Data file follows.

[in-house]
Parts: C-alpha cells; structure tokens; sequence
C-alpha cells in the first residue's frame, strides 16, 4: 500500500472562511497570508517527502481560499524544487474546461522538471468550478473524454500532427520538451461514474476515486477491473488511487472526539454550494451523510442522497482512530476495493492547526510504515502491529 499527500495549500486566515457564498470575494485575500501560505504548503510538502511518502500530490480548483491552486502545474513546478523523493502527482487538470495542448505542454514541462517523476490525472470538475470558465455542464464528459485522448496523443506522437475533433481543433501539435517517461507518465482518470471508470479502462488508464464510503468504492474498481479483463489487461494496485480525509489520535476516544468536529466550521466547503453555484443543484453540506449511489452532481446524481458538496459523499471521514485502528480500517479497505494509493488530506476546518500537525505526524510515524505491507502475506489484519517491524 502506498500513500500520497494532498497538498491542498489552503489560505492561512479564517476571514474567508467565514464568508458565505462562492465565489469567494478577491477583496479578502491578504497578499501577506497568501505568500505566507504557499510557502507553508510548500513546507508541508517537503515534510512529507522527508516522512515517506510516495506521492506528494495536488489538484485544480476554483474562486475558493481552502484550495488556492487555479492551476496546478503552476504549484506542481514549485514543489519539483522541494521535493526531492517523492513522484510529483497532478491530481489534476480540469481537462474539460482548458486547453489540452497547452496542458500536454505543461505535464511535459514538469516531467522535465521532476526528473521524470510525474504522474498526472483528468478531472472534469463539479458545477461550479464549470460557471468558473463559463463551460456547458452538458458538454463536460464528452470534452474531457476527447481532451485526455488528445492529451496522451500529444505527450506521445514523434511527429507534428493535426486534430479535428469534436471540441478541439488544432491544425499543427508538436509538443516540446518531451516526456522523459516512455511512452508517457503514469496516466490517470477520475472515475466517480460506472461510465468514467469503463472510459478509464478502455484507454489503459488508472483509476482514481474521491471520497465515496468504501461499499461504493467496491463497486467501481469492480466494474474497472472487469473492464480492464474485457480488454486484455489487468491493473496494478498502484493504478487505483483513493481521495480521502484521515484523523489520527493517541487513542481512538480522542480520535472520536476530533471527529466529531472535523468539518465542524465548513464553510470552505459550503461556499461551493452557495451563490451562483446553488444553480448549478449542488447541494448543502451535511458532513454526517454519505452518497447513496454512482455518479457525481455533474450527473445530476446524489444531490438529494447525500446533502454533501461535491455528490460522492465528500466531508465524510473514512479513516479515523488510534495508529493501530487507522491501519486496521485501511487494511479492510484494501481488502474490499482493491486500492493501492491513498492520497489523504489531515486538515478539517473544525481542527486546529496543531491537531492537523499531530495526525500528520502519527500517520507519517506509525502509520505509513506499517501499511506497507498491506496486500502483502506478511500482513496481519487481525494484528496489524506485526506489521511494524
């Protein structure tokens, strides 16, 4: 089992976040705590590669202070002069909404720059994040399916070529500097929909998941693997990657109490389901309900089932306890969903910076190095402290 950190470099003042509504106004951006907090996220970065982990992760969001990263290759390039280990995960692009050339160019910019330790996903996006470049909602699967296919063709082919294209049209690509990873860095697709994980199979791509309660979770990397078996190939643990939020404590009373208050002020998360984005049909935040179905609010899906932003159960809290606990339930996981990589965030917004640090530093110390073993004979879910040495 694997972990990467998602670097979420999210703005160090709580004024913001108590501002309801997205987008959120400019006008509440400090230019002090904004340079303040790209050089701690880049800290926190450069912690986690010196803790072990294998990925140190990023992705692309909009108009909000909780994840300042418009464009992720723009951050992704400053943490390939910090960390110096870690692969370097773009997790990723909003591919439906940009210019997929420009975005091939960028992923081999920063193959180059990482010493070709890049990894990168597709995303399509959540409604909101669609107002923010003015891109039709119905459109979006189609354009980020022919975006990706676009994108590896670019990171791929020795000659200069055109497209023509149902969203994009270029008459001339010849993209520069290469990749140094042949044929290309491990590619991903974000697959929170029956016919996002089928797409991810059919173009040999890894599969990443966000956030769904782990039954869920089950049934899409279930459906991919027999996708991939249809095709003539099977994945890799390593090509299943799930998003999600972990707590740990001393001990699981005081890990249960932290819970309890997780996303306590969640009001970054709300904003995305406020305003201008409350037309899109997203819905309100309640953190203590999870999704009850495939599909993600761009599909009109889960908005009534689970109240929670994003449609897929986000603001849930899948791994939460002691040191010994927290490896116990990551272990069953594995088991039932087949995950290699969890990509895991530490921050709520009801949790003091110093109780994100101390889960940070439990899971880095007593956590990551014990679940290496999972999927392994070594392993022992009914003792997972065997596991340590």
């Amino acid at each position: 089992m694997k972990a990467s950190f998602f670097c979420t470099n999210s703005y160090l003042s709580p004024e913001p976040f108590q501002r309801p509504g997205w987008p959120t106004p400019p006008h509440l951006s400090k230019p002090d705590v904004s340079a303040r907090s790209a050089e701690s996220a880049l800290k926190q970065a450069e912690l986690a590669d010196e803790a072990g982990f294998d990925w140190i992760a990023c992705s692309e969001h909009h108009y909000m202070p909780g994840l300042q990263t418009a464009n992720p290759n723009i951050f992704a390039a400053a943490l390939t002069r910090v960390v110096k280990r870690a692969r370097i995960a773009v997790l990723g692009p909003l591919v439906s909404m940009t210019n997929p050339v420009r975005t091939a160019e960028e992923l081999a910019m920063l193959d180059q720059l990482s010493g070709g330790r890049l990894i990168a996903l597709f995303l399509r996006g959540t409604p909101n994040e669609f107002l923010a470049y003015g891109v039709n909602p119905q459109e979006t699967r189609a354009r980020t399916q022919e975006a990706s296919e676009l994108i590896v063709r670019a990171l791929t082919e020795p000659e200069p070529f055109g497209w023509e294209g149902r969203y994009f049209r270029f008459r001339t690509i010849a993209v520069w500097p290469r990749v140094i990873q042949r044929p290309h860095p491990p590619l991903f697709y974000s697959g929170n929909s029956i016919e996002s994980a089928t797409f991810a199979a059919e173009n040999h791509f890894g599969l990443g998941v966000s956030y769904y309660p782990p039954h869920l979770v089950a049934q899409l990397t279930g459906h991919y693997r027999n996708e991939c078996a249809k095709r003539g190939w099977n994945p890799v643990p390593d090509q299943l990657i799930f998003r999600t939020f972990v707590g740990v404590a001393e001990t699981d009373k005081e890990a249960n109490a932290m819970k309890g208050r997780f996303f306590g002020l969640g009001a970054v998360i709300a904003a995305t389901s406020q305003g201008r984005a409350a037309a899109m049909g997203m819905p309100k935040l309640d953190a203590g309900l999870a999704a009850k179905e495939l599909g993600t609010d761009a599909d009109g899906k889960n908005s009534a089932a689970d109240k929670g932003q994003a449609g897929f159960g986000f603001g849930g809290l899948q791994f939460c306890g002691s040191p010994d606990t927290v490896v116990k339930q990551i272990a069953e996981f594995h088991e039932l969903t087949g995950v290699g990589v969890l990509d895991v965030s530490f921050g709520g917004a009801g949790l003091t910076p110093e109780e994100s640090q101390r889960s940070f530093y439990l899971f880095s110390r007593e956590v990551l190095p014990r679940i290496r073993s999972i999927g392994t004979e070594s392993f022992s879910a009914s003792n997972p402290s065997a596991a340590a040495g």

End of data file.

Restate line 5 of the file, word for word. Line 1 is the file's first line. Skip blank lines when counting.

């Amino acid at each position: 089992m694997k972990a990467s950190f998602f670097c979420t470099n999210s703005y160090l003042s709580p004024e913001p976040f108590q501002r309801p509504g997205w987008p959120t106004p400019p006008h509440l951006s400090k230019p002090d705590v904004s340079a303040r907090s790209a050089e701690s996220a880049l800290k926190q970065a450069e912690l986690a590669d010196e803790a072990g982990f294998d990925w140190i992760a990023c992705s692309e969001h909009h108009y909000m202070p909780g994840l300042q990263t418009a464009n992720p290759n723009i951050f992704a390039a400053a943490l390939t002069r910090v960390v110096k280990r870690a692969r370097i995960a773009v997790l990723g692009p909003l591919v439906s909404m940009t210019n997929p050339v420009r975005t091939a160019e960028e992923l081999a910019m920063l193959d180059q720059l990482s010493g070709g330790r890049l990894i990168a996903l597709f995303l399509r996006g959540t409604p909101n994040e669609f107002l923010a470049y003015g891109v039709n909602p119905q459109e979006t699967r189609a354009r980020t399916q022919e975006a990706s296919e676009l994108i590896v063709r670019a990171l791929t082919e020795p000659e200069p070529f055109g497209w023509e294209g149902r969203y994009f049209r270029f008459r001339t690509i010849a993209v520069w500097p290469r990749v140094i990873q042949r044929p290309h860095p491990p590619l991903f697709y974000s697959g929170n929909s029956i016919e996002s994980a089928t797409f991810a199979a059919e173009n040999h791509f890894g599969l990443g998941v966000s956030y769904y309660p782990p039954h869920l979770v089950a049934q899409l990397t279930g459906h991919y693997r027999n996708e991939c078996a249809k095709r003539g190939w099977n994945p890799v643990p390593d090509q299943l990657i799930f998003r999600t939020f972990v707590g740990v404590a001393e001990t699981d009373k005081e890990a249960n109490a932290m819970k309890g208050r997780f996303f306590g002020l969640g009001a970054v998360i709300a904003a995305t389901s406020q305003g201008r984005a409350a037309a899109m049909g997203m819905p309100k935040l309640d953190a203590g309900l999870a999704a009850k179905e495939l599909g993600t609010d761009a599909d009109g899906k889960n908005s009534a089932a689970d109240k929670g932003q994003a449609g897929f159960g986000f603001g849930g809290l899948q791994f939460c306890g002691s040191p010994d606990t927290v490896v116990k339930q990551i272990a069953e996981f594995h088991e039932l969903t087949g995950v290699g990589v969890l990509d895991v965030s530490f921050g709520g917004a009801g949790l003091t910076p110093e109780e994100s640090q101390r889960s940070f530093y439990l899971f880095s110390r007593e956590v990551l190095p014990r679940i290496r073993s999972i999927g392994t004979e070594s392993f022992s879910a009914s003792n997972p402290s065997a596991a340590a040495g």